HOMING IN WITH FLOWERS: Cashing in on the flower boom in the country, the Haryana-based Karishma Floriculture Ltd (KFL) has decided to manufacture indigenous greenhouses for floriculturists. Negotiations are on with Dalsems, Netherlands, the world leader in the production of greenhouses, stated S N Bansal, the managing director of KFL. Currently, floriculturists in India rely on imported greenhouses for their use. The company has also tied up with Van Dijk Flora BV, Netherlands to produce 'Eurieka Cartons' for packing flowers to retain their natural freshness and fragrance.
FROM TIN TO GOLD: As if being Indonesia's largest tin producer was not enough, the state-owned PT Tambang Timah has plans to diversify into gold and diamond mining to generate profits. Spurred on by its success in tin production which reached an output of 33,900 tonnes last year, Timah is now prospecting for additional ventures. The likely sites for mining are in Kalimantan in Borneo Island. Clearly, for Timah, all that glitters holds the promise of being a money-spinner.
NOW IT'S PAPER: Genetic engineering could provide the key to developing a tree which would grow fast, be easy to process and yield quality paper fibre, as the British bioscience company Zeneca has realised. The company has developed a gene that results in the growth of these trees, which are a boon to the paper industry as they need less energy, water and bleach to remove lignin; removal of lignin is important for producing high quality white paper. These trees reduce fibre damage too as they require mild processing. Zeneca has entered into agreements with companies like Nippon paper industries of Japan to exploit gene technology.
SEEKING HELP: Agra's foundry industry, which has hogged the headlines for its scant regard for the environment of the city and its famous landmark the Taj is now turning to US counsel for controlling pollution. Under an US Agency for International Development initiative, a 14-member delegation of the industry is now in the US hoping to acquire the latest technology which would help them in continuing with their activities without spoiling the environment.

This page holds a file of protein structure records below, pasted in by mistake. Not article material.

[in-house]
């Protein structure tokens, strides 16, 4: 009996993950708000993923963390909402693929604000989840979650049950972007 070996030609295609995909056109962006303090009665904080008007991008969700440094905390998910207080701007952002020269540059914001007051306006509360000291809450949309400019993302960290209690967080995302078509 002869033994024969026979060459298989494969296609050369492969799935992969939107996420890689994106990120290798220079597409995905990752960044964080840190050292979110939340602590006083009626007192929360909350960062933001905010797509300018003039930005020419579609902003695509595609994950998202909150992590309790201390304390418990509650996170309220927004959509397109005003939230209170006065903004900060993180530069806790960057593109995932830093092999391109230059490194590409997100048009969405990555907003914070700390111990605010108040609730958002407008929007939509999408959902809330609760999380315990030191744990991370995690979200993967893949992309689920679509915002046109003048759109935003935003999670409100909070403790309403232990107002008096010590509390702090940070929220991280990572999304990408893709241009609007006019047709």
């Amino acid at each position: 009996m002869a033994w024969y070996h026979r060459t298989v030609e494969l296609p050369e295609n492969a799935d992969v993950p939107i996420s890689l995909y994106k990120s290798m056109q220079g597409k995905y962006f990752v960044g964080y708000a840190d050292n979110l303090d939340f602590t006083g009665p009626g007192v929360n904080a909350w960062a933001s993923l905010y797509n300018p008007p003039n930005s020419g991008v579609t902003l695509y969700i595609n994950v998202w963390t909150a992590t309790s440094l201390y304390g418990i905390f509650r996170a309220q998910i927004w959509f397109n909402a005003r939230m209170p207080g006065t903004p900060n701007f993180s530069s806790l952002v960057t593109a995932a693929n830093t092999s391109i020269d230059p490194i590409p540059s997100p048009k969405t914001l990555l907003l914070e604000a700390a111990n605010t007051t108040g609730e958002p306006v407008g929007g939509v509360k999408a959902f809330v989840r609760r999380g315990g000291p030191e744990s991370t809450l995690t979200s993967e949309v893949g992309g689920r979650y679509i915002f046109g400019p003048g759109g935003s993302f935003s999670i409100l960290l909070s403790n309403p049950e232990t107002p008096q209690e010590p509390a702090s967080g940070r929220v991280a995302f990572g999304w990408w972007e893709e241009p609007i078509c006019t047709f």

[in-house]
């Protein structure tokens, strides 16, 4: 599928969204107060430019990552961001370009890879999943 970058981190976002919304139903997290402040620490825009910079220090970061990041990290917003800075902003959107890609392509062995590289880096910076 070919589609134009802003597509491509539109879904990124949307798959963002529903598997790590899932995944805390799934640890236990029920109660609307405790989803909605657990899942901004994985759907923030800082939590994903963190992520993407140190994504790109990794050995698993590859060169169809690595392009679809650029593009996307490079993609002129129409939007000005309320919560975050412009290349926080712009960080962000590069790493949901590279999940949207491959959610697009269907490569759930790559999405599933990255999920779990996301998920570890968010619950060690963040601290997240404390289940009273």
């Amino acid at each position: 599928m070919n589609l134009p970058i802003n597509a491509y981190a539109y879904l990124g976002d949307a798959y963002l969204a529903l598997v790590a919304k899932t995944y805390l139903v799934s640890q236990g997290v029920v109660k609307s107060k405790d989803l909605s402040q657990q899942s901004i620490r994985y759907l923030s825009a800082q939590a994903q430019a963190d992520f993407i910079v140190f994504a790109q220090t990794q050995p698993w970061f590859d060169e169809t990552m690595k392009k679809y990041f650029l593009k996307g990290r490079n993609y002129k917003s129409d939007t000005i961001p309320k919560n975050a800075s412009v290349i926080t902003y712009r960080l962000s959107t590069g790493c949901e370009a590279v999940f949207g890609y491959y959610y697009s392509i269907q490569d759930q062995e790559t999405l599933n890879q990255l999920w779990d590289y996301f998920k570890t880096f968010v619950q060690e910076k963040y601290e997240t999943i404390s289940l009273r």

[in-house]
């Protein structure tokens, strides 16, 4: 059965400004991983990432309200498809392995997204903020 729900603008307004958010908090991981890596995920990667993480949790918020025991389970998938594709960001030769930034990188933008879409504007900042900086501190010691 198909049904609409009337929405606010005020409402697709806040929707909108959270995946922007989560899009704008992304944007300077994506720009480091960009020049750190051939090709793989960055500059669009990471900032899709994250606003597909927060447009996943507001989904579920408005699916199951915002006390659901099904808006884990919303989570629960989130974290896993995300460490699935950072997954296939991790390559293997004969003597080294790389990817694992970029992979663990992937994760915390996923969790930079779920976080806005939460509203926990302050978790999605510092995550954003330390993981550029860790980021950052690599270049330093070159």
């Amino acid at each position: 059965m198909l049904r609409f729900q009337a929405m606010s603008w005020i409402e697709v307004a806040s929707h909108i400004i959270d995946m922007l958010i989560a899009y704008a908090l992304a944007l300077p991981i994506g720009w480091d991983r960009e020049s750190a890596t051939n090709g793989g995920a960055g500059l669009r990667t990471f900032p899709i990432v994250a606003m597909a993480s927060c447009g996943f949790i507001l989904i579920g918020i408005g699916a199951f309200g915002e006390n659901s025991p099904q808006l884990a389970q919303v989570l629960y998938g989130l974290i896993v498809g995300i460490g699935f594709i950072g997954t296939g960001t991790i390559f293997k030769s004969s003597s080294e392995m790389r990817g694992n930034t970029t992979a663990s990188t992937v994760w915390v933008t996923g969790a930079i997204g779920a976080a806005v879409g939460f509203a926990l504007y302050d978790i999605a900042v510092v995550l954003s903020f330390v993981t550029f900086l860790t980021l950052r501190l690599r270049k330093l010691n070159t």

FAKING WOOD: With wood becoming an increasingly endangered product, efforts to create an alternative to it have also proceeded, without much success though. B C Mitra and B L Ghosh, 2 scientists of the Indian Jute Industries Research Association (IJIRA), have now succeeded in creating artificial wood using jute mill wastes and resin. The new wood has superior strength and durability and can be developed to become moisture-proof, flame-resistant and insect and fungus-resistant. Commercial production of this wood is expected to go a long way in reducing deforestation.
EYEING THE COAL SECTOR: The mining supplier industry of North-Rhine Westphalia in Germany plans to keep track of the development of the coal industry in India -- and rake in the chips in the process -- by setting up an information bureau in Calcutta. Production of the Indian coal industry is expected to go up by 300 tonnes (t) from the previous estimate of 240 t. "Equipment (mining) suppliers in Germany hope to cash in on this demand," states Dieter Schreiber, head of the section for foreign economic relations, ministry of economics and technology, North-Rhine Westphalia.
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